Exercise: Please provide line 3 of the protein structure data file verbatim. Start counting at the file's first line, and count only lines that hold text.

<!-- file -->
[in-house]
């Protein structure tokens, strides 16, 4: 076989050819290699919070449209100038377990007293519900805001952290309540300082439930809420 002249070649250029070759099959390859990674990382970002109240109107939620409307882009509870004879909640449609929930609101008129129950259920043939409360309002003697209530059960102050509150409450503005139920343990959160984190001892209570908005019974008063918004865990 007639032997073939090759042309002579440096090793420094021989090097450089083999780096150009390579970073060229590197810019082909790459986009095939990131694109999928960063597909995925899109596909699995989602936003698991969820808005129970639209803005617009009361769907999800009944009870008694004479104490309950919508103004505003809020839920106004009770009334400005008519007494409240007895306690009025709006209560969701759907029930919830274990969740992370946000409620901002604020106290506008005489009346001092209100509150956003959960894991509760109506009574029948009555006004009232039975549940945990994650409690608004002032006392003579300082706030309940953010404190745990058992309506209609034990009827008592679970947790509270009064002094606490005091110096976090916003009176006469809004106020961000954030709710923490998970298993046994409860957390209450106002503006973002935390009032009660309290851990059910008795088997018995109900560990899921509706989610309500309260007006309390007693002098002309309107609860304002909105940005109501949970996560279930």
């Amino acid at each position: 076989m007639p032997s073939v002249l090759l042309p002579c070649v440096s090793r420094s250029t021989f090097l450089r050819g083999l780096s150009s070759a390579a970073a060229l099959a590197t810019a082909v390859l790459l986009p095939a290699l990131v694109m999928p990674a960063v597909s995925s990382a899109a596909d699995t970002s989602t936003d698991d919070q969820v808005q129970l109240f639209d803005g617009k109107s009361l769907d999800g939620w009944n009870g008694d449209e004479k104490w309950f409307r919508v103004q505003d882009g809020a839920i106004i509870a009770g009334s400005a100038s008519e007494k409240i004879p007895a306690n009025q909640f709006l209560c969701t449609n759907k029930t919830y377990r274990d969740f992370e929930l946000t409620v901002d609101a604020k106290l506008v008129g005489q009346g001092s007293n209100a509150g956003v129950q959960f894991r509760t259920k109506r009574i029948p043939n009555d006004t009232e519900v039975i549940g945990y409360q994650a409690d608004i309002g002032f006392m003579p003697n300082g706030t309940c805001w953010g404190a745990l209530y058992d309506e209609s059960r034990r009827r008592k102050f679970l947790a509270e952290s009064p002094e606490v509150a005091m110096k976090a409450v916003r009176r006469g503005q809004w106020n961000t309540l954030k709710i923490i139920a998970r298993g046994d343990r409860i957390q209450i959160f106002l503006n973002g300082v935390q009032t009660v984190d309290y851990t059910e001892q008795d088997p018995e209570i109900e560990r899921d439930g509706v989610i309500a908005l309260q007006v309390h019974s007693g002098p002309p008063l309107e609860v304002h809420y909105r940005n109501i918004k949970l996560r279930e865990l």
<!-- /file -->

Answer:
């Amino acid at each position: 076989m007639p032997s073939v002249l090759l042309p002579c070649v440096s090793r420094s250029t021989f090097l450089r050819g083999l780096s150009s070759a390579a970073a060229l099959a590197t810019a082909v390859l790459l986009p095939a290699l990131v694109m999928p990674a960063v597909s995925s990382a899109a596909d699995t970002s989602t936003d698991d919070q969820v808005q129970l109240f639209d803005g617009k109107s009361l769907d999800g939620w009944n009870g008694d449209e004479k104490w309950f409307r919508v103004q505003d882009g809020a839920i106004i509870a009770g009334s400005a100038s008519e007494k409240i004879p007895a306690n009025q909640f709006l209560c969701t449609n759907k029930t919830y377990r274990d969740f992370e929930l946000t409620v901002d609101a604020k106290l506008v008129g005489q009346g001092s007293n209100a509150g956003v129950q959960f894991r509760t259920k109506r009574i029948p043939n009555d006004t009232e519900v039975i549940g945990y409360q994650a409690d608004i309002g002032f006392m003579p003697n300082g706030t309940c805001w953010g404190a745990l209530y058992d309506e209609s059960r034990r009827r008592k102050f679970l947790a509270e952290s009064p002094e606490v509150a005091m110096k976090a409450v916003r009176r006469g503005q809004w106020n961000t309540l954030k709710i923490i139920a998970r298993g046994d343990r409860i957390q209450i959160f106002l503006n973002g300082v935390q009032t009660v984190d309290y851990t059910e001892q008795d088997p018995e209570i109900e560990r899921d439930g509706v989610i309500a908005l309260q007006v309390h019974s007693g002098p002309p008063l309107e609860v304002h809420y909105r940005n109501i918004k949970l996560r279930e865990l």